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THURSDAY, Feb. 7 (HealthDay News) -- Young Americans between 18 and 33 years old -- the so-called millennials -- are more stressed than the rest of the population, according to a new report from the American Psychological Association.
What's stressing them out? Jobs and money mostly, said Norman Anderson, CEO of the American Psychological Association, during a Thursday morning press conference.
On a scale of 1 to 10, the millennial generation stands at 5.4 stress-wise, significantly higher than the national average of 4.9, the association found after surveying more than 2,000 Americans.
"Clearly there are a number of pressures facing young people that might account for this increase in stress," Anderson said. "These individuals are growing up in an era of unprecedented economic upheaval. This coincides with the time they are finishing school and trying to establish themselves in society."
Getting a job, starting a family and repaying student loans are all stressful, he added. "They have great difficulty finding jobs because of the higher unemployment and underemployment rates," Anderson said.
These young adults also don't feel they're getting support from the health system. Only 25 percent of millennials give the health care system an A grade, compared with 32 percent of the rest of the population, according to the report, Stress in America: Missing the Health Care Connection.
In addition, 49 percent said they aren't managing their stress well, and only 23 percent think their doctor helps them make healthy lifestyle and behavior changes "a lot or a great deal." Only 17 percent think their doctor helps them manage their stress.
"When people receive professional help to manage stress and make healthy behavior changes, they do better at achieving their health goals," Anderson said.
On that measure, the United States falls short, he said. To lower the rates of chronic illnesses and reduce the nation's health costs, "we need to improve how we view and treat stress and unhealthy behaviors that are contributing to the high incidence of disease in the United States."
Those who get support for stress from their doctor fare much better than those who don't, the researchers said.
People suffering from chronic illnesses report even less support for stress and lifestyle management than Americans without a chronic condition, according to the survey.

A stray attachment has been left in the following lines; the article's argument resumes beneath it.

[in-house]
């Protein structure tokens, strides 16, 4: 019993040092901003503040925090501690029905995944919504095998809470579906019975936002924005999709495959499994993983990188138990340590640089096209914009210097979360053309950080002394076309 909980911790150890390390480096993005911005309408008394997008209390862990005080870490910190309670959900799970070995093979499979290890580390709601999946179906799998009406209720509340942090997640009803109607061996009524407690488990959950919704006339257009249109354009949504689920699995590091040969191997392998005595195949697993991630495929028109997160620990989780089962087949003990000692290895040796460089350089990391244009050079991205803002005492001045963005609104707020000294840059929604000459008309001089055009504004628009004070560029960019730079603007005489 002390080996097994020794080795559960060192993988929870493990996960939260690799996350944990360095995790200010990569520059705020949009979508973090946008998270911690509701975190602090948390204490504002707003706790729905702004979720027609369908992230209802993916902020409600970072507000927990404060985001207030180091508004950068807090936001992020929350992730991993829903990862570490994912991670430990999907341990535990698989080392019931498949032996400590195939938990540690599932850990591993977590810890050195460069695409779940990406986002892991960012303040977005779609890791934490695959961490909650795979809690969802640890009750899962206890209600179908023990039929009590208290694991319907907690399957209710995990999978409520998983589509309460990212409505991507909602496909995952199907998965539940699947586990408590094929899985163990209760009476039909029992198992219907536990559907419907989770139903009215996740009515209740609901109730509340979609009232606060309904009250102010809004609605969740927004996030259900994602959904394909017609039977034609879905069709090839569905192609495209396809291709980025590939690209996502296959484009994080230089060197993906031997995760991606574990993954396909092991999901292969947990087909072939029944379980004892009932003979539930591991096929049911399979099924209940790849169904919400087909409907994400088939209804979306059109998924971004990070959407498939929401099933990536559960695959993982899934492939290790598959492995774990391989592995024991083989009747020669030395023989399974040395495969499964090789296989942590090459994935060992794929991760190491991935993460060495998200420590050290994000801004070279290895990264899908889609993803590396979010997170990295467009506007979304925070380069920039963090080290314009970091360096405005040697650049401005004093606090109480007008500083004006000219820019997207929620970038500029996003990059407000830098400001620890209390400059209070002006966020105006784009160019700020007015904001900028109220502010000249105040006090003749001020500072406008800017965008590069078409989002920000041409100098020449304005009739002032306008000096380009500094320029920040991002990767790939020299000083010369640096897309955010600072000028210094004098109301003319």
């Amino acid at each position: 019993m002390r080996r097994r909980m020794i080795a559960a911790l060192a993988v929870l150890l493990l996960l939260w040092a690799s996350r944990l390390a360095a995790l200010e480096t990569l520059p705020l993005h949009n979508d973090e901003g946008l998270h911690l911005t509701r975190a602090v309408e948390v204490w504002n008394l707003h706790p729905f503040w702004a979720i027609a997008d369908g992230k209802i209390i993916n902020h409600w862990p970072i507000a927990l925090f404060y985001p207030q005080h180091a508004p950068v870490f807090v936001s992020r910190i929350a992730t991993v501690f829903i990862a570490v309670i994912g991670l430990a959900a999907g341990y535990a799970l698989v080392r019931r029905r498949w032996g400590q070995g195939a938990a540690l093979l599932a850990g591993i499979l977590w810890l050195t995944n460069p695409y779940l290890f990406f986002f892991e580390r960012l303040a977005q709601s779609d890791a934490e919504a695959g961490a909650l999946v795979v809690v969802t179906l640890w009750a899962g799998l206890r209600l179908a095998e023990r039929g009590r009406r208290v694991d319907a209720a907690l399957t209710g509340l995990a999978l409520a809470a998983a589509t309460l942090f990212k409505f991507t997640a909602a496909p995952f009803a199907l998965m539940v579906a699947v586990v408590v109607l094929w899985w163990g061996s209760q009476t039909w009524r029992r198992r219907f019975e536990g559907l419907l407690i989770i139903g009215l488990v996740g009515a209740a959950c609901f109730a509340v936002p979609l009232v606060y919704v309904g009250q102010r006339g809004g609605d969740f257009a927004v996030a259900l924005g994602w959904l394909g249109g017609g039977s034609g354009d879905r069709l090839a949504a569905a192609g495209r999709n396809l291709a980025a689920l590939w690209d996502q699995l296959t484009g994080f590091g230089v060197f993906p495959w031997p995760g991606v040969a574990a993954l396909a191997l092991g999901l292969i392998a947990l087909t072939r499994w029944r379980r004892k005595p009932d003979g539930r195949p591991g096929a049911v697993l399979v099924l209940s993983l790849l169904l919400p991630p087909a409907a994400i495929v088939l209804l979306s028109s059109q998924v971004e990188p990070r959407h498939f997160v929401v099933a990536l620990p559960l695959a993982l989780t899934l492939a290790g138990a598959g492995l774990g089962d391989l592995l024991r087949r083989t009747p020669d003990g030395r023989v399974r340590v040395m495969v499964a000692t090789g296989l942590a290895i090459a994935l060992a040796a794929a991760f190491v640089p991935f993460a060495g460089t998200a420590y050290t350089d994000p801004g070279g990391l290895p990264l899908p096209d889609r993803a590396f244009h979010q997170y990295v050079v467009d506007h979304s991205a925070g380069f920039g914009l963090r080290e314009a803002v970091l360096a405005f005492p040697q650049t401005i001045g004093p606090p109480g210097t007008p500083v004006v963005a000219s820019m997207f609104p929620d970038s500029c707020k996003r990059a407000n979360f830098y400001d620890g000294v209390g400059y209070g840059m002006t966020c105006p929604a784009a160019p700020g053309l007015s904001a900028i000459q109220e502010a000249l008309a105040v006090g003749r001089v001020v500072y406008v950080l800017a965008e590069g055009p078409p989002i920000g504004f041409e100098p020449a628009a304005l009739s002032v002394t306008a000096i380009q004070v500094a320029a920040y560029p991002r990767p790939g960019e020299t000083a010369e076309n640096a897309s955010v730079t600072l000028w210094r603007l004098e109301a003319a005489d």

Despite seeing their doctor more often than most people, only 25 percent of those with a chronic illness say they get "a great deal or a lot" of stress management support from their doctor. And 41 percent of these chronically ill people said their stress level had increased in the past year, the researchers found.
The disconnect between what people need to manage stress and what the health care system delivers is evident at all ages, the survey found.
For example, 32 percent of respondents said it is extremely important to talk with their doctor about stress management, but only 17 percent said that happens often or always.
Fifty-three percent said they get little or no help with stress management from their doctor, and 39 percent said they have little or no support for other lifestyle issues. Those who felt unsupported were more likely than others to say their stress had increased during the previous year.
This problem is worse for the 20 percent of Americans who consider themselves extremely stressed, the researchers said. Among these people, 69 percent say their stress increased in the past year. Thirty-three percent, however, never discussed their increasing stress with their doctor, according to the report.
The report did find that many people know that controlling stress is important for good health. But for more than one-third of Americans, stress levels are on the rise, they noted.
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